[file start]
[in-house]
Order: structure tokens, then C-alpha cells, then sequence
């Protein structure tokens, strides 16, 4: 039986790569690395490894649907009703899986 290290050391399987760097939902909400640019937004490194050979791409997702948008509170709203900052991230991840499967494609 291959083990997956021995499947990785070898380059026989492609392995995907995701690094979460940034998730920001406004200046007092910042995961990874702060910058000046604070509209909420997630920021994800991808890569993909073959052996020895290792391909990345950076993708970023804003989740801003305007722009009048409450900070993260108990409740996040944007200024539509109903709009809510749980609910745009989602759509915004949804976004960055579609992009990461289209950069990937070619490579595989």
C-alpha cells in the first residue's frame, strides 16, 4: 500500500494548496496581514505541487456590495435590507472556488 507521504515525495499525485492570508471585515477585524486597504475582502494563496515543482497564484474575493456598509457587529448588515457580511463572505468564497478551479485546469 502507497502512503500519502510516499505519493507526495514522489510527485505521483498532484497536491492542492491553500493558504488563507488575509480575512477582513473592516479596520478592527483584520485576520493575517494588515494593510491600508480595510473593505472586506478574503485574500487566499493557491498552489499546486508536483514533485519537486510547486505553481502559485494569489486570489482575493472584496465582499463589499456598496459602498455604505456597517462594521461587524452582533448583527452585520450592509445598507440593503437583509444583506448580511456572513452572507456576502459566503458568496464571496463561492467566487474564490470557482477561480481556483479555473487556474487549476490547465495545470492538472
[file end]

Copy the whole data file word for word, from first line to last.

[in-house]
Order: structure tokens, then C-alpha cells, then sequence
């Protein structure tokens, strides 16, 4: 039986790569690395490894649907009703899986 290290050391399987760097939902909400640019937004490194050979791409997702948008509170709203900052991230991840499967494609 291959083990997956021995499947990785070898380059026989492609392995995907995701690094979460940034998730920001406004200046007092910042995961990874702060910058000046604070509209909420997630920021994800991808890569993909073959052996020895290792391909990345950076993708970023804003989740801003305007722009009048409450900070993260108990409740996040944007200024539509109903709009809510749980609910745009989602759509915004949804976004960055579609992009990461289209950069990937070619490579595989």
C-alpha cells in the first residue's frame, strides 16, 4: 500500500494548496496581514505541487456590495435590507472556488 507521504515525495499525485492570508471585515477585524486597504475582502494563496515543482497564484474575493456598509457587529448588515457580511463572505468564497478551479485546469 502507497502512503500519502510516499505519493507526495514522489510527485505521483498532484497536491492542492491553500493558504488563507488575509480575512477582513473592516479596520478592527483584520485576520493575517494588515494593510491600508480595510473593505472586506478574503485574500487566499493557491498552489499546486508536483514533485519537486510547486505553481502559485494569489486570489482575493472584496465582499463589499456598496459602498455604505456597517462594521461587524452582533448583527452585520450592509445598507440593503437583509444583506448580511456572513452572507456576502459566503458568496464571496463561492467566487474564490470557482477561480481556483479555473487556474487549476490547465495545470492538472